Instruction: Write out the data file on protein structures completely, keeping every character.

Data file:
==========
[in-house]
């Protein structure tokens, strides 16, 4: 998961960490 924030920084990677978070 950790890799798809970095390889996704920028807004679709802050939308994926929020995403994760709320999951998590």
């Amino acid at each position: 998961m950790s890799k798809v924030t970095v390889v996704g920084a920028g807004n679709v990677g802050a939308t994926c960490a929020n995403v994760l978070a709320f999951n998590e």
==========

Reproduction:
[in-house]
């Protein structure tokens, strides 16, 4: 998961960490 924030920084990677978070 950790890799798809970095390889996704920028807004679709802050939308994926929020995403994760709320999951998590």
């Amino acid at each position: 998961m950790s890799k798809v924030t970095v390889v996704g920084a920028g807004n679709v990677g802050a939308t994926c960490a929020n995403v994760l978070a709320f999951n998590e």